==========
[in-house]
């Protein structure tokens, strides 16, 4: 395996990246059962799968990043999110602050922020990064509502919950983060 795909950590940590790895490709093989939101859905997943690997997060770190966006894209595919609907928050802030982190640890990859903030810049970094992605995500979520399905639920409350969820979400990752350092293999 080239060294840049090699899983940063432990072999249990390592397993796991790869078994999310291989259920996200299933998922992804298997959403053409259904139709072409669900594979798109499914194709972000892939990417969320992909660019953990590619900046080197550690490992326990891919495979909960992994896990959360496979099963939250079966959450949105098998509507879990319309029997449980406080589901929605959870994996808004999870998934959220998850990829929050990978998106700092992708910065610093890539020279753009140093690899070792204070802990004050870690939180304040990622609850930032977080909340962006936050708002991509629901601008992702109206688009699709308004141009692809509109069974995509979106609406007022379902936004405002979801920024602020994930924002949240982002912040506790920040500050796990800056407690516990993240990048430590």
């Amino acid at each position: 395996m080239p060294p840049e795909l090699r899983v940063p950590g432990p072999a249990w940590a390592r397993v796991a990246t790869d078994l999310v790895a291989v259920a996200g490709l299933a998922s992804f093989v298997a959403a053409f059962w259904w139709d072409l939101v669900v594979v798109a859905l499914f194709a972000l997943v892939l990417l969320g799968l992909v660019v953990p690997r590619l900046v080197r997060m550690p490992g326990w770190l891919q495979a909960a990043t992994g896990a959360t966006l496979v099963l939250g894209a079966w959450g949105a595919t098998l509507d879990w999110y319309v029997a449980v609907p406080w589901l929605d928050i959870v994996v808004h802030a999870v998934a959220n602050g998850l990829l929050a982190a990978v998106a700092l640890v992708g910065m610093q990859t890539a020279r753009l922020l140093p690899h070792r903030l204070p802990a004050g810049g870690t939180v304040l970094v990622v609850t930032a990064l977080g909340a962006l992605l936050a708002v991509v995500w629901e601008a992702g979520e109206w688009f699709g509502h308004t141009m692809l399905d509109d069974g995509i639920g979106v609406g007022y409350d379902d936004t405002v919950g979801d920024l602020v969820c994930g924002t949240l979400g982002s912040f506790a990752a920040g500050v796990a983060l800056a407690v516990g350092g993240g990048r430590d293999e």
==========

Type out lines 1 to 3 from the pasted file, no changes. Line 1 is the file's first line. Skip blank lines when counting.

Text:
[in-house]
């Protein structure tokens, strides 16, 4: 395996990246059962799968990043999110602050922020990064509502919950983060 795909950590940590790895490709093989939101859905997943690997997060770190966006894209595919609907928050802030982190640890990859903030810049970094992605995500979520399905639920409350969820979400990752350092293999 080239060294840049090699899983940063432990072999249990390592397993796991790869078994999310291989259920996200299933998922992804298997959403053409259904139709072409669900594979798109499914194709972000892939990417969320992909660019953990590619900046080197550690490992326990891919495979909960992994896990959360496979099963939250079966959450949105098998509507879990319309029997449980406080589901929605959870994996808004999870998934959220998850990829929050990978998106700092992708910065610093890539020279753009140093690899070792204070802990004050870690939180304040990622609850930032977080909340962006936050708002991509629901601008992702109206688009699709308004141009692809509109069974995509979106609406007022379902936004405002979801920024602020994930924002949240982002912040506790920040500050796990800056407690516990993240990048430590």
């Amino acid at each position: 395996m080239p060294p840049e795909l090699r899983v940063p950590g432990p072999a249990w940590a390592r397993v796991a990246t790869d078994l999310v790895a291989v259920a996200g490709l299933a998922s992804f093989v298997a959403a053409f059962w259904w139709d072409l939101v669900v594979v798109a859905l499914f194709a972000l997943v892939l990417l969320g799968l992909v660019v953990p690997r590619l900046v080197r997060m550690p490992g326990w770190l891919q495979a909960a990043t992994g896990a959360t966006l496979v099963l939250g894209a079966w959450g949105a595919t098998l509507d879990w999110y319309v029997a449980v609907p406080w589901l929605d928050i959870v994996v808004h802030a999870v998934a959220n602050g998850l990829l929050a982190a990978v998106a700092l640890v992708g910065m610093q990859t890539a020279r753009l922020l140093p690899h070792r903030l204070p802990a004050g810049g870690t939180v304040l970094v990622v609850t930032a990064l977080g909340a962006l992605l936050a708002v991509v995500w629901e601008a992702g979520e109206w688009f699709g509502h308004t141009m692809l399905d509109d069974g995509i639920g979106v609406g007022y409350d379902d936004t405002v919950g979801d920024l602020v969820c994930g924002t949240l979400g982002s912040f506790a990752a920040g500050v796990a983060l800056a407690v516990g350092g993240g990048r430590d293999e």